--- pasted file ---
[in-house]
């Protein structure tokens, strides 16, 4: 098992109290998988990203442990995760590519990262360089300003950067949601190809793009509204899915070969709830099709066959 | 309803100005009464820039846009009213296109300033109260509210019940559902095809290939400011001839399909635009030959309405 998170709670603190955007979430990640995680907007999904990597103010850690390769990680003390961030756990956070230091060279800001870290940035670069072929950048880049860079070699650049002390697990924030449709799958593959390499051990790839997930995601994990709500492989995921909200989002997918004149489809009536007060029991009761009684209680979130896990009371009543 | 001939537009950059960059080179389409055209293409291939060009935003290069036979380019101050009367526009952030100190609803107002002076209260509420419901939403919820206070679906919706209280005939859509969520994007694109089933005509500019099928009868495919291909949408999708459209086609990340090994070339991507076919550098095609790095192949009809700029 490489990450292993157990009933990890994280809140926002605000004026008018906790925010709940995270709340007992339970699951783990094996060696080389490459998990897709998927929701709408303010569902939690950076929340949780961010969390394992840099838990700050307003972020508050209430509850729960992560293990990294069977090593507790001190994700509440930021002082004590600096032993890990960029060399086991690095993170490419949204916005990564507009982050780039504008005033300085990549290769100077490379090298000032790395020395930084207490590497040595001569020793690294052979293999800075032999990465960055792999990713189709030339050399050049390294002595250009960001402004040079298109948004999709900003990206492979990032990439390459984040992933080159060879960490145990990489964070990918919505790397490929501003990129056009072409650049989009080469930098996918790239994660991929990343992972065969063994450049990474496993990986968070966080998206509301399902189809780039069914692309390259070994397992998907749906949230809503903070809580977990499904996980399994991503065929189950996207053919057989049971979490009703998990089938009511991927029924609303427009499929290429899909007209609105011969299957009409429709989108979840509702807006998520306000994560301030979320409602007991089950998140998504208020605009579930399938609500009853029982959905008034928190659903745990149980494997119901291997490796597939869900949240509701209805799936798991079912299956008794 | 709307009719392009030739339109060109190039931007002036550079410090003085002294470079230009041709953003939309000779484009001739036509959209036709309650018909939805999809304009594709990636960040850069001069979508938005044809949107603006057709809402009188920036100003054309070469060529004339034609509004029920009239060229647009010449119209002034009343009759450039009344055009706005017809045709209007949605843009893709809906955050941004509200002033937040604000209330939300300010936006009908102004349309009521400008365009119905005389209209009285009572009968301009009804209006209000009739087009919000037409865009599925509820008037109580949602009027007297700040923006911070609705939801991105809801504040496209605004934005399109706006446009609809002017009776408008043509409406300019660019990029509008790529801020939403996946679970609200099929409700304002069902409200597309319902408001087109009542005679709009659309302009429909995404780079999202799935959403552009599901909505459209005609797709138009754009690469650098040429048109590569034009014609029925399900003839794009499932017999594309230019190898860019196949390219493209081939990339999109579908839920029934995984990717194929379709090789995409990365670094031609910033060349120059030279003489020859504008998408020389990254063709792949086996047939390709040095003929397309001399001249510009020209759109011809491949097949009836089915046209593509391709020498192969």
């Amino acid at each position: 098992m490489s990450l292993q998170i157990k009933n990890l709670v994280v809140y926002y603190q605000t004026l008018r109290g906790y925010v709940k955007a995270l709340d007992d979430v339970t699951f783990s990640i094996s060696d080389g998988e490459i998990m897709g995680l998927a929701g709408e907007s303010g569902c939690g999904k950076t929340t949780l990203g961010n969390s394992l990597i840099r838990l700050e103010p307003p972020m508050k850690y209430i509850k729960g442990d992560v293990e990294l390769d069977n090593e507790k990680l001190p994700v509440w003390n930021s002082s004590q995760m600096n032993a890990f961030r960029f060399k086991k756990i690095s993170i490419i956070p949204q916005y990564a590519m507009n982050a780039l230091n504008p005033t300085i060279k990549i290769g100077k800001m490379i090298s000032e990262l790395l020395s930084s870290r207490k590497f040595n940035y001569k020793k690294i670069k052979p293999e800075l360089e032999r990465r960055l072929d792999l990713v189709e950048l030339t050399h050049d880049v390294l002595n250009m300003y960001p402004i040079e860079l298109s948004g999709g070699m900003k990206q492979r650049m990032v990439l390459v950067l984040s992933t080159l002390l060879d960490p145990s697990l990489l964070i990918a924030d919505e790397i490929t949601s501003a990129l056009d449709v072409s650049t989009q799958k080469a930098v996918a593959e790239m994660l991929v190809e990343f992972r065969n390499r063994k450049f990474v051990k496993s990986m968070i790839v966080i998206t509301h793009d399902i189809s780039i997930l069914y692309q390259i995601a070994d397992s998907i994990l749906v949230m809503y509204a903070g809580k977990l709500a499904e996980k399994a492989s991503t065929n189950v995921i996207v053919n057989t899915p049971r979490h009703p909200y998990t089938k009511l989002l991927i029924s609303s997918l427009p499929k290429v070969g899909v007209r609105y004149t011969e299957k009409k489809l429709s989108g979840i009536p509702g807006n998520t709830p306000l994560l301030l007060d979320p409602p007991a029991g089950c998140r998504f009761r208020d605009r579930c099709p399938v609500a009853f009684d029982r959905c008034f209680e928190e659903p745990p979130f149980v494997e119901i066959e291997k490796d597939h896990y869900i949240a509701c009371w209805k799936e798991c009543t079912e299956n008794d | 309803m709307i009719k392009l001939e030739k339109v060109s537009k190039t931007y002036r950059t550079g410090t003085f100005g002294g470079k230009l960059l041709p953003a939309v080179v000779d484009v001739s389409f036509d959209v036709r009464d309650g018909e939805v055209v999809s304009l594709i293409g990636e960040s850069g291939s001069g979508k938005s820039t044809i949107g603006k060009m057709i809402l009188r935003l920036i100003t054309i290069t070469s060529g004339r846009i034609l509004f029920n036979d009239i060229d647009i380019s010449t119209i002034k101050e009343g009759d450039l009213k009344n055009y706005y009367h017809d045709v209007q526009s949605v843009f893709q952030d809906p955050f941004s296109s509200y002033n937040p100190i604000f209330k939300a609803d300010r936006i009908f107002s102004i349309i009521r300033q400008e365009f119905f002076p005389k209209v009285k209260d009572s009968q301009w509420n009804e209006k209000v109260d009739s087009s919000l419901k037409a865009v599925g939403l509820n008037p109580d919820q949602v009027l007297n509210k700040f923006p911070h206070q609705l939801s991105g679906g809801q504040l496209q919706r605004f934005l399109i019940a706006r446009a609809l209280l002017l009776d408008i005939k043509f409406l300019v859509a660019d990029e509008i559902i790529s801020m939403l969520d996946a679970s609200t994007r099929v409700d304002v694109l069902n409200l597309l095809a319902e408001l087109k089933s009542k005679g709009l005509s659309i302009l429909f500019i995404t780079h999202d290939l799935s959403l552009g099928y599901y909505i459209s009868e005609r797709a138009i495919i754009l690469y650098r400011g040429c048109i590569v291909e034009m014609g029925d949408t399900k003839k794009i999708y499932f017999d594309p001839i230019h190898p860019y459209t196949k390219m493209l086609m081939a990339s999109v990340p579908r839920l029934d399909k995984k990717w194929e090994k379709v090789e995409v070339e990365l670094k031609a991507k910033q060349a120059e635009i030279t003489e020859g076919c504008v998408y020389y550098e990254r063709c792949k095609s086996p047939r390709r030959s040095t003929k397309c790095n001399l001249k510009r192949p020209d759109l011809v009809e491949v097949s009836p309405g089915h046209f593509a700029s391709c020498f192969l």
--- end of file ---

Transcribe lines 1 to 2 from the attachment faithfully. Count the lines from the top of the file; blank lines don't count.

[in-house]
């Protein structure tokens, strides 16, 4: 098992109290998988990203442990995760590519990262360089300003950067949601190809793009509204899915070969709830099709066959 | 309803100005009464820039846009009213296109300033109260509210019940559902095809290939400011001839399909635009030959309405 998170709670603190955007979430990640995680907007999904990597103010850690390769990680003390961030756990956070230091060279800001870290940035670069072929950048880049860079070699650049002390697990924030449709799958593959390499051990790839997930995601994990709500492989995921909200989002997918004149489809009536007060029991009761009684209680979130896990009371009543 | 001939537009950059960059080179389409055209293409291939060009935003290069036979380019101050009367526009952030100190609803107002002076209260509420419901939403919820206070679906919706209280005939859509969520994007694109089933005509500019099928009868495919291909949408999708459209086609990340090994070339991507076919550098095609790095192949009809700029 490489990450292993157990009933990890994280809140926002605000004026008018906790925010709940995270709340007992339970699951783990094996060696080389490459998990897709998927929701709408303010569902939690950076929340949780961010969390394992840099838990700050307003972020508050209430509850729960992560293990990294069977090593507790001190994700509440930021002082004590600096032993890990960029060399086991690095993170490419949204916005990564507009982050780039504008005033300085990549290769100077490379090298000032790395020395930084207490590497040595001569020793690294052979293999800075032999990465960055792999990713189709030339050399050049390294002595250009960001402004040079298109948004999709900003990206492979990032990439390459984040992933080159060879960490145990990489964070990918919505790397490929501003990129056009072409650049989009080469930098996918790239994660991929990343992972065969063994450049990474496993990986968070966080998206509301399902189809780039069914692309390259070994397992998907749906949230809503903070809580977990499904996980399994991503065929189950996207053919057989049971979490009703998990089938009511991927029924609303427009499929290429899909007209609105011969299957009409429709989108979840509702807006998520306000994560301030979320409602007991089950998140998504208020605009579930399938609500009853029982959905008034928190659903745990149980494997119901291997490796597939869900949240509701209805799936798991079912299956008794 | 709307009719392009030739339109060109190039931007002036550079410090003085002294470079230009041709953003939309000779484009001739036509959209036709309650018909939805999809304009594709990636960040850069001069979508938005044809949107603006057709809402009188920036100003054309070469060529004339034609509004029920009239060229647009010449119209002034009343009759450039009344055009706005017809045709209007949605843009893709809906955050941004509200002033937040604000209330939300300010936006009908102004349309009521400008365009119905005389209209009285009572009968301009009804209006209000009739087009919000037409865009599925509820008037109580949602009027007297700040923006911070609705939801991105809801504040496209605004934005399109706006446009609809002017009776408008043509409406300019660019990029509008790529801020939403996946679970609200099929409700304002069902409200597309319902408001087109009542005679709009659309302009429909995404780079999202799935959403552009599901909505459209005609797709138009754009690469650098040429048109590569034009014609029925399900003839794009499932017999594309230019190898860019196949390219493209081939990339999109579908839920029934995984990717194929379709090789995409990365670094031609910033060349120059030279003489020859504008998408020389990254063709792949086996047939390709040095003929397309001399001249510009020209759109011809491949097949009836089915046209593509391709020498192969």